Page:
You are too easily offended. Don’t you know
what satire is? Nothing should be sacred. Everything should be equally open to ridicule.
No one identity should be untouchable. It’s political correctness gone mad. Take a seat. There can be a lot of misconception about
what it means to be offended or to find something offensive There are a lot of complicated power dynamics
in our world. Comedy has always been a powerful social force.
If you look as far back as ancient Greece and Rome you see that people, especially the
social elite, were at once fascinated and threatened by Comedy because it subverts expectations,
societal norms and the “proper” order of society. And so they push comedy down, to be seen as unintellectual, lesser, insignificant and a lot of those attitudes remain today.
People instinctively fear the power of comedy a bit, think about if you hear someone laughing
near you and you don’t know what they’re laughing at it can make you feel a little
uneasy. But you can’t have it both ways. You can’t
hold comedians and satirists up as important and significant and worthy of protection while
at the same time dismissing their huge influence on shaping cultural ideas and denying the right to criticise possible misuse of that power. Criticism will never be the same thing as
censorship and jokes that actively contribute systematic oppression are never just jokes. You might think joking about African-Americans
being violent gang-members is okay because you know it’s not true, right? But every
28 hours an African-American is killed by a police officer or a vigilante. Recent studies
show that most Americans see black children as older and more of a threat than white children
of the same age. And rape jokes, they don’t mean you would
ever actually rape someone, right? But women between the ages of 15 and 44 are more at
risk from rape and domestic violence than they are from war, car accidents, cancer or
malaria. Native American head-dresses and those “sexy
Indian” costumes, I mean why should one identity get to ban everyone else from wearing their traditional dress? And while you might think the turning someone else’s cultural heritage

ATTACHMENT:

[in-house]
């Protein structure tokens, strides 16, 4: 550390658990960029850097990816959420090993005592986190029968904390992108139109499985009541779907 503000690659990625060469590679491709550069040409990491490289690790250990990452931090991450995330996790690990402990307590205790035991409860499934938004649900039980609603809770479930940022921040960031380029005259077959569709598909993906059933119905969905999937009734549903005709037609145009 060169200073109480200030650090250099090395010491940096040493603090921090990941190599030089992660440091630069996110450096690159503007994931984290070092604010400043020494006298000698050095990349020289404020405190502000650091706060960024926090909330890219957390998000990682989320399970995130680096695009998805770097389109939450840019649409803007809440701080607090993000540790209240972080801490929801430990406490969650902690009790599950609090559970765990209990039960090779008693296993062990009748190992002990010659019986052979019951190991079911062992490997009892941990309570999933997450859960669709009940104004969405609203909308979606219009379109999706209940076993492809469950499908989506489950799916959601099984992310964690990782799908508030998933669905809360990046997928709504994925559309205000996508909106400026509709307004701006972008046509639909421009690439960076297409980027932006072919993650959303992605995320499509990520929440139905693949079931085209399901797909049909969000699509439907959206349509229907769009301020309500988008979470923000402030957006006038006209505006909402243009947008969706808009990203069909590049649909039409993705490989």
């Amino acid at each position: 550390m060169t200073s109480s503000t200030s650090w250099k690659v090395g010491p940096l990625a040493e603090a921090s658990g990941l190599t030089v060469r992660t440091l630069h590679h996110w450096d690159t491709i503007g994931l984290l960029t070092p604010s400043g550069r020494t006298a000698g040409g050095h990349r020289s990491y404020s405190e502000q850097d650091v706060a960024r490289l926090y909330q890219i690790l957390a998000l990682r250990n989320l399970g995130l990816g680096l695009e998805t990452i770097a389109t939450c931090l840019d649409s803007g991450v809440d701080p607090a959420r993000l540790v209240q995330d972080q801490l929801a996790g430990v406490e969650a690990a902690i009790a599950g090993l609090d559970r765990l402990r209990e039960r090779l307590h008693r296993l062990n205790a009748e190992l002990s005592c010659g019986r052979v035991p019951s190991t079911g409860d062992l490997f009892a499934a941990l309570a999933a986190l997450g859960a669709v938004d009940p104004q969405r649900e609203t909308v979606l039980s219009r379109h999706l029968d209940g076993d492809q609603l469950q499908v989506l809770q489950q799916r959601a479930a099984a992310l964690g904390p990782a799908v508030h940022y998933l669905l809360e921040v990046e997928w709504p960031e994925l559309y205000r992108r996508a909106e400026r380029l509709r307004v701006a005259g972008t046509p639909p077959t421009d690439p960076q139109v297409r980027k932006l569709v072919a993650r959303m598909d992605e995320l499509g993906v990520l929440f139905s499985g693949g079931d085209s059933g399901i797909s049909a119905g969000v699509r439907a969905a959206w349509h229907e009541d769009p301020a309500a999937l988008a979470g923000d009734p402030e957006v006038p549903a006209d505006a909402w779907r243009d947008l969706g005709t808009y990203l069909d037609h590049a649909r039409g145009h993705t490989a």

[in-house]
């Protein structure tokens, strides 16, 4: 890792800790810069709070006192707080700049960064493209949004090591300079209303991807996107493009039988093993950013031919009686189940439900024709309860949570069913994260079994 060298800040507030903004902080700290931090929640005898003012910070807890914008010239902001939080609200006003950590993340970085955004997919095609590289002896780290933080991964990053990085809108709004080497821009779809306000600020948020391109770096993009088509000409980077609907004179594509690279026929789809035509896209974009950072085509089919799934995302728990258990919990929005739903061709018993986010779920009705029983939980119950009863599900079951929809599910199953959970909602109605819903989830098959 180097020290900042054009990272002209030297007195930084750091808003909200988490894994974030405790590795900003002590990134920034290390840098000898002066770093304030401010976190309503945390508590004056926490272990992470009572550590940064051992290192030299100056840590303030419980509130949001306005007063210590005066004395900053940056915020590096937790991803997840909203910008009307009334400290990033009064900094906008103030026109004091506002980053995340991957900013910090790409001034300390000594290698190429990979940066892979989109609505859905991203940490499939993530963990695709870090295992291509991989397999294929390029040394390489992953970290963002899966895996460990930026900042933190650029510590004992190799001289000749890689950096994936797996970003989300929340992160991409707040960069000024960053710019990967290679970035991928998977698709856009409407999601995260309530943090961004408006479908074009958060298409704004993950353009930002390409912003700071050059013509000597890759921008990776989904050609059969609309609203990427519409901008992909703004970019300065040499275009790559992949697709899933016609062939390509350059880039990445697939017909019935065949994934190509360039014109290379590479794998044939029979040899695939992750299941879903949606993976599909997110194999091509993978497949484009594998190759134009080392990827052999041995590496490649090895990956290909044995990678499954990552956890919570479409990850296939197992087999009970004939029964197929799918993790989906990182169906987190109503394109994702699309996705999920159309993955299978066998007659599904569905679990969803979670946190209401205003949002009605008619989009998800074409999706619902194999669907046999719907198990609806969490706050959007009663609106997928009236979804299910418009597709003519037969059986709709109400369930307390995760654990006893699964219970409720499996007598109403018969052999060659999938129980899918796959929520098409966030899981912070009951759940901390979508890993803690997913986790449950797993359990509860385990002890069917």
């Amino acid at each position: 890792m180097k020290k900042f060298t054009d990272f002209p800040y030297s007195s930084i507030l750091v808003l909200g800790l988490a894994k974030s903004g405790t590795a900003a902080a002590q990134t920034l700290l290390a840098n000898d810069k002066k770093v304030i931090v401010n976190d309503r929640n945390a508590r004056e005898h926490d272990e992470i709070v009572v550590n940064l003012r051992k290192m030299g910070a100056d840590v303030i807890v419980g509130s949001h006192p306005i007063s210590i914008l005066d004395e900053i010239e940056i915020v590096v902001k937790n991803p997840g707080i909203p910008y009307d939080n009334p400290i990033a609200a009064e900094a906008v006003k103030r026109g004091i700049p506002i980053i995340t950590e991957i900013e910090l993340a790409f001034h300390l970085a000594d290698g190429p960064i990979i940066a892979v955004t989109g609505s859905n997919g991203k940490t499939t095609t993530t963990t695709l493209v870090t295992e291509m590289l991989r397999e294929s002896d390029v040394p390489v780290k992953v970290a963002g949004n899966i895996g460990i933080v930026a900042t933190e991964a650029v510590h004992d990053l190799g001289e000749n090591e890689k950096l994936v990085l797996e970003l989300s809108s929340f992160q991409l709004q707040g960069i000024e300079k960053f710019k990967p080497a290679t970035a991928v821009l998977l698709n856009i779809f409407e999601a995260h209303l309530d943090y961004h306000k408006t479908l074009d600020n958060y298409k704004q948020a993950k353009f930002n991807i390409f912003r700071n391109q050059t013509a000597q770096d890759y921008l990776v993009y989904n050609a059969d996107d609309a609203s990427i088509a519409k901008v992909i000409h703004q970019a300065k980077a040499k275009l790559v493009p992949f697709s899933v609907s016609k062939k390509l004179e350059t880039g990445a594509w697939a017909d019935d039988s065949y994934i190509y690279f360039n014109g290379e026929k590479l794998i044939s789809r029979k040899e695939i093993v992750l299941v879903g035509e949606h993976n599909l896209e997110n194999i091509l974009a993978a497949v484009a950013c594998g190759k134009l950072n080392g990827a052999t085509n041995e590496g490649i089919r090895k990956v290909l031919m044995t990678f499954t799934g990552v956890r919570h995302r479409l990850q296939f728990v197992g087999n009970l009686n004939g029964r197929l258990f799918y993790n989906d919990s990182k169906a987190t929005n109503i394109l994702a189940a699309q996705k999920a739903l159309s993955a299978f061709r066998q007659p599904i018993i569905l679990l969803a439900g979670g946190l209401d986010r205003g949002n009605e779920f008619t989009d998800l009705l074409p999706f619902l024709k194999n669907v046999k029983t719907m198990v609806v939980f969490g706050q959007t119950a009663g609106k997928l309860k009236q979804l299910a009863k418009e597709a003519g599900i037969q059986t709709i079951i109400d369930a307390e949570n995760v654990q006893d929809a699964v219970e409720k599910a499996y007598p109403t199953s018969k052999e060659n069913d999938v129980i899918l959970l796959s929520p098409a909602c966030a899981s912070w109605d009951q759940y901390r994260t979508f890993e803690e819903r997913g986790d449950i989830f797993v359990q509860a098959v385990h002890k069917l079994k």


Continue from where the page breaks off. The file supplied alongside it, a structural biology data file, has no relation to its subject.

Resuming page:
into a sexy accessory is okay, did you know that Native American women are twice as likely
to be sexually assaulted and First Nation women of Canada are five times more likely
to die as a result of violence? In terms of disability, there’s a lot of
ableist jokes and language that falls into our everyday speech, but is it really a big
deal? You’re not actually discriminating against anyone. But every time you tell your
friend who makes a mistake that they should “be riding in the special bus” you’re
contributing to a society which actively excludes and discriminates against disabled people.
Disabled people are worldwide seen as having less value, of being less human. In Europe, Australia and North America, over half of disabled women will experience physical abuse. There’s no way to legislated against tastelessness.
We can’t legally force people not to be callous and thoughtless with other people’s
personhood. You can only hope that people will learn to be better. We like to pretend that words aren’t the
same as actions. But that’s not true. Our words are actions that contribute to the world
in tangible ways we like to ignore. Just like an image can take on significance and become
a symbol for a religion or a people, a parody or insult towards that can be a symbol for
the oppression of those people. Comedy’s foundation block is the subversion of expectation.
But people who don’t fit into the western false default white, cis, straight, expect
your disrespect. You have subverted nothing. Have you considered the possibility that you’re just not very funny?